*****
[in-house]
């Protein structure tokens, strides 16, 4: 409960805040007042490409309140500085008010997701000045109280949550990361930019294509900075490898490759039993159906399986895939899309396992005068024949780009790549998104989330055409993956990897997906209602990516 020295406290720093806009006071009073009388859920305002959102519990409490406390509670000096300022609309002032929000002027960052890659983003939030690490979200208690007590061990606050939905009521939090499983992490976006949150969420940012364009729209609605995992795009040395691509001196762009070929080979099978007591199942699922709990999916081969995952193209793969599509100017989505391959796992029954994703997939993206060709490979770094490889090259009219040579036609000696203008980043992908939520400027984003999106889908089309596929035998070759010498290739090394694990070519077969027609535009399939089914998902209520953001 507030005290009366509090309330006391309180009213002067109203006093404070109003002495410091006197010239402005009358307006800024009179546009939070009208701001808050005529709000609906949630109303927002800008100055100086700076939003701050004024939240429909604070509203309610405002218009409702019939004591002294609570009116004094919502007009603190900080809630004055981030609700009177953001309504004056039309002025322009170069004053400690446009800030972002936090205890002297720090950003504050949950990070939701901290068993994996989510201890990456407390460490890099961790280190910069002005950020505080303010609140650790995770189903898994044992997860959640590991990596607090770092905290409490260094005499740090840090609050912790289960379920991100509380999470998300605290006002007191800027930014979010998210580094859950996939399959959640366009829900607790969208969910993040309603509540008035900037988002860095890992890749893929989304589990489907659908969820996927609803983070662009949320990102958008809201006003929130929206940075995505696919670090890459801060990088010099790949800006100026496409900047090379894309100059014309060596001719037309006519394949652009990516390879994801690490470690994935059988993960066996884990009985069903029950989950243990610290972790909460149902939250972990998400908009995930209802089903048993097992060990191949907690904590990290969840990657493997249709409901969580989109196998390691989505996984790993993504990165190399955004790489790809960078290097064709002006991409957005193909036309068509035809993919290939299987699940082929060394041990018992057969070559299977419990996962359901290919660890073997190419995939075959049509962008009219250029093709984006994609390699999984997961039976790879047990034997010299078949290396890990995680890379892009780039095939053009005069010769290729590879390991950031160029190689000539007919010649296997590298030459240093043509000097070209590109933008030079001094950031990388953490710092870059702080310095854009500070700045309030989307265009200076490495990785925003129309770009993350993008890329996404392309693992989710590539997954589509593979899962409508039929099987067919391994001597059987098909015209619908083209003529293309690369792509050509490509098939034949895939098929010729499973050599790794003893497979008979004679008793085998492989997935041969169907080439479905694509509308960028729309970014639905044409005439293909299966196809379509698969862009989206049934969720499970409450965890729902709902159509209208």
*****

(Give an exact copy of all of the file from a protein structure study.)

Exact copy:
[in-house]
């Protein structure tokens, strides 16, 4: 409960805040007042490409309140500085008010997701000045109280949550990361930019294509900075490898490759039993159906399986895939899309396992005068024949780009790549998104989330055409993956990897997906209602990516 020295406290720093806009006071009073009388859920305002959102519990409490406390509670000096300022609309002032929000002027960052890659983003939030690490979200208690007590061990606050939905009521939090499983992490976006949150969420940012364009729209609605995992795009040395691509001196762009070929080979099978007591199942699922709990999916081969995952193209793969599509100017989505391959796992029954994703997939993206060709490979770094490889090259009219040579036609000696203008980043992908939520400027984003999106889908089309596929035998070759010498290739090394694990070519077969027609535009399939089914998902209520953001 507030005290009366509090309330006391309180009213002067109203006093404070109003002495410091006197010239402005009358307006800024009179546009939070009208701001808050005529709000609906949630109303927002800008100055100086700076939003701050004024939240429909604070509203309610405002218009409702019939004591002294609570009116004094919502007009603190900080809630004055981030609700009177953001309504004056039309002025322009170069004053400690446009800030972002936090205890002297720090950003504050949950990070939701901290068993994996989510201890990456407390460490890099961790280190910069002005950020505080303010609140650790995770189903898994044992997860959640590991990596607090770092905290409490260094005499740090840090609050912790289960379920991100509380999470998300605290006002007191800027930014979010998210580094859950996939399959959640366009829900607790969208969910993040309603509540008035900037988002860095890992890749893929989304589990489907659908969820996927609803983070662009949320990102958008809201006003929130929206940075995505696919670090890459801060990088010099790949800006100026496409900047090379894309100059014309060596001719037309006519394949652009990516390879994801690490470690994935059988993960066996884990009985069903029950989950243990610290972790909460149902939250972990998400908009995930209802089903048993097992060990191949907690904590990290969840990657493997249709409901969580989109196998390691989505996984790993993504990165190399955004790489790809960078290097064709002006991409957005193909036309068509035809993919290939299987699940082929060394041990018992057969070559299977419990996962359901290919660890073997190419995939075959049509962008009219250029093709984006994609390699999984997961039976790879047990034997010299078949290396890990995680890379892009780039095939053009005069010769290729590879390991950031160029190689000539007919010649296997590298030459240093043509000097070209590109933008030079001094950031990388953490710092870059702080310095854009500070700045309030989307265009200076490495990785925003129309770009993350993008890329996404392309693992989710590539997954589509593979899962409508039929099987067919391994001597059987098909015209619908083209003529293309690369792509050509490509098939034949895939098929010729499973050599790794003893497979008979004679008793085998492989997935041969169907080439479905694509509308960028729309970014639905044409005439293909299966196809379509698969862009989206049934969720499970409450965890729902709902159509209208």